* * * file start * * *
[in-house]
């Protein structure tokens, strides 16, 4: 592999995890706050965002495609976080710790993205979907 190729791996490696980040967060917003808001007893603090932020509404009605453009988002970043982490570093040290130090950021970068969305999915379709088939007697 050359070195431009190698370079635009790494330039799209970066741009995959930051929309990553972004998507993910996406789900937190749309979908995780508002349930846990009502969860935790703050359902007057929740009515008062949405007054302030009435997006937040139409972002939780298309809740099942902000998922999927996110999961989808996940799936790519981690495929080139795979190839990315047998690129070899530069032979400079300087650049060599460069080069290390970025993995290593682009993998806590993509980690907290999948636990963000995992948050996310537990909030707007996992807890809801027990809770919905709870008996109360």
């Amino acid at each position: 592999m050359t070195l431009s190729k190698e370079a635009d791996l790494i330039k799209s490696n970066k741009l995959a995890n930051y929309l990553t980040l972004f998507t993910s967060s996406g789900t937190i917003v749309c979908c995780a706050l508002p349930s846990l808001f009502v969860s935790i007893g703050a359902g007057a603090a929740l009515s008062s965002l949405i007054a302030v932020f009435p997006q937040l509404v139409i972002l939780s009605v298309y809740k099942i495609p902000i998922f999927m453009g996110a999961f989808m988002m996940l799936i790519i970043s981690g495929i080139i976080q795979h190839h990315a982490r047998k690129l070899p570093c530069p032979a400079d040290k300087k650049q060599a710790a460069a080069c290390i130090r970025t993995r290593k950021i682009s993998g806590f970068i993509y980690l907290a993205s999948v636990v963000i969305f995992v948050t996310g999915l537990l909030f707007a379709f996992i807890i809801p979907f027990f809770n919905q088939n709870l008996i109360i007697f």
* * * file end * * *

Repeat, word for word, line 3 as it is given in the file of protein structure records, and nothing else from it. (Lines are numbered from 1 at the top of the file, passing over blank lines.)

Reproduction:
């Amino acid at each position: 592999m050359t070195l431009s190729k190698e370079a635009d791996l790494i330039k799209s490696n970066k741009l995959a995890n930051y929309l990553t980040l972004f998507t993910s967060s996406g789900t937190i917003v749309c979908c995780a706050l508002p349930s846990l808001f009502v969860s935790i007893g703050a359902g007057a603090a929740l009515s008062s965002l949405i007054a302030v932020f009435p997006q937040l509404v139409i972002l939780s009605v298309y809740k099942i495609p902000i998922f999927m453009g996110a999961f989808m988002m996940l799936i790519i970043s981690g495929i080139i976080q795979h190839h990315a982490r047998k690129l070899p570093c530069p032979a400079d040290k300087k650049q060599a710790a460069a080069c290390i130090r970025t993995r290593k950021i682009s993998g806590f970068i993509y980690l907290a993205s999948v636990v963000i969305f995992v948050t996310g999915l537990l909030f707007a379709f996992i807890i809801p979907f027990f809770n919905q088939n709870l008996i109360i007697f």